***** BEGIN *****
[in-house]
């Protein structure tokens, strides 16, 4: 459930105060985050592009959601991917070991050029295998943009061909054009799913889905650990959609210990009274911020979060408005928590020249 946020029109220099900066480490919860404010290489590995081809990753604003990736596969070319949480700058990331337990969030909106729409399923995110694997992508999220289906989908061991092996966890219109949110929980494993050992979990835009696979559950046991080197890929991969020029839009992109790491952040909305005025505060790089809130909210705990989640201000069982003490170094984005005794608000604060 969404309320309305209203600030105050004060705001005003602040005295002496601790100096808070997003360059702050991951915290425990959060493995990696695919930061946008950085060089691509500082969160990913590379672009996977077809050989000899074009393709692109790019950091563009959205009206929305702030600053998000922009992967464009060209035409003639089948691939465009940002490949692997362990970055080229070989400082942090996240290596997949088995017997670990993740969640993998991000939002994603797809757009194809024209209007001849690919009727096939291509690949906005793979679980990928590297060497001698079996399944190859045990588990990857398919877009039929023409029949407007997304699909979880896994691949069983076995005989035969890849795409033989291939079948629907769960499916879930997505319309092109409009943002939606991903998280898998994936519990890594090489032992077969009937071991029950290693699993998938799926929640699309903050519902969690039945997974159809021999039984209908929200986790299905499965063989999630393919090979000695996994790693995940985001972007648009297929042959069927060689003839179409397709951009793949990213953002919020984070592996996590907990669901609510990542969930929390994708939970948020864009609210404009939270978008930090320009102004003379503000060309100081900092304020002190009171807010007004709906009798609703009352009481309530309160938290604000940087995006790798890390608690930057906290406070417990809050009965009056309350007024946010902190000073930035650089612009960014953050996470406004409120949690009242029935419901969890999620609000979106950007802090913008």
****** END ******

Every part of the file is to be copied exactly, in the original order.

[in-house]
């Protein structure tokens, strides 16, 4: 459930105060985050592009959601991917070991050029295998943009061909054009799913889905650990959609210990009274911020979060408005928590020249 946020029109220099900066480490919860404010290489590995081809990753604003990736596969070319949480700058990331337990969030909106729409399923995110694997992508999220289906989908061991092996966890219109949110929980494993050992979990835009696979559950046991080197890929991969020029839009992109790491952040909305005025505060790089809130909210705990989640201000069982003490170094984005005794608000604060 969404309320309305209203600030105050004060705001005003602040005295002496601790100096808070997003360059702050991951915290425990959060493995990696695919930061946008950085060089691509500082969160990913590379672009996977077809050989000899074009393709692109790019950091563009959205009206929305702030600053998000922009992967464009060209035409003639089948691939465009940002490949692997362990970055080229070989400082942090996240290596997949088995017997670990993740969640993998991000939002994603797809757009194809024209209007001849690919009727096939291509690949906005793979679980990928590297060497001698079996399944190859045990588990990857398919877009039929023409029949407007997304699909979880896994691949069983076995005989035969890849795409033989291939079948629907769960499916879930997505319309092109409009943002939606991903998280898998994936519990890594090489032992077969009937071991029950290693699993998938799926929640699309903050519902969690039945997974159809021999039984209908929200986790299905499965063989999630393919090979000695996994790693995940985001972007648009297929042959069927060689003839179409397709951009793949990213953002919020984070592996996590907990669901609510990542969930929390994708939970948020864009609210404009939270978008930090320009102004003379503000060309100081900092304020002190009171807010007004709906009798609703009352009481309530309160938290604000940087995006790798890390608690930057906290406070417990809050009965009056309350007024946010902190000073930035650089612009960014953050996470406004409120949690009242029935419901969890999620609000979106950007802090913008």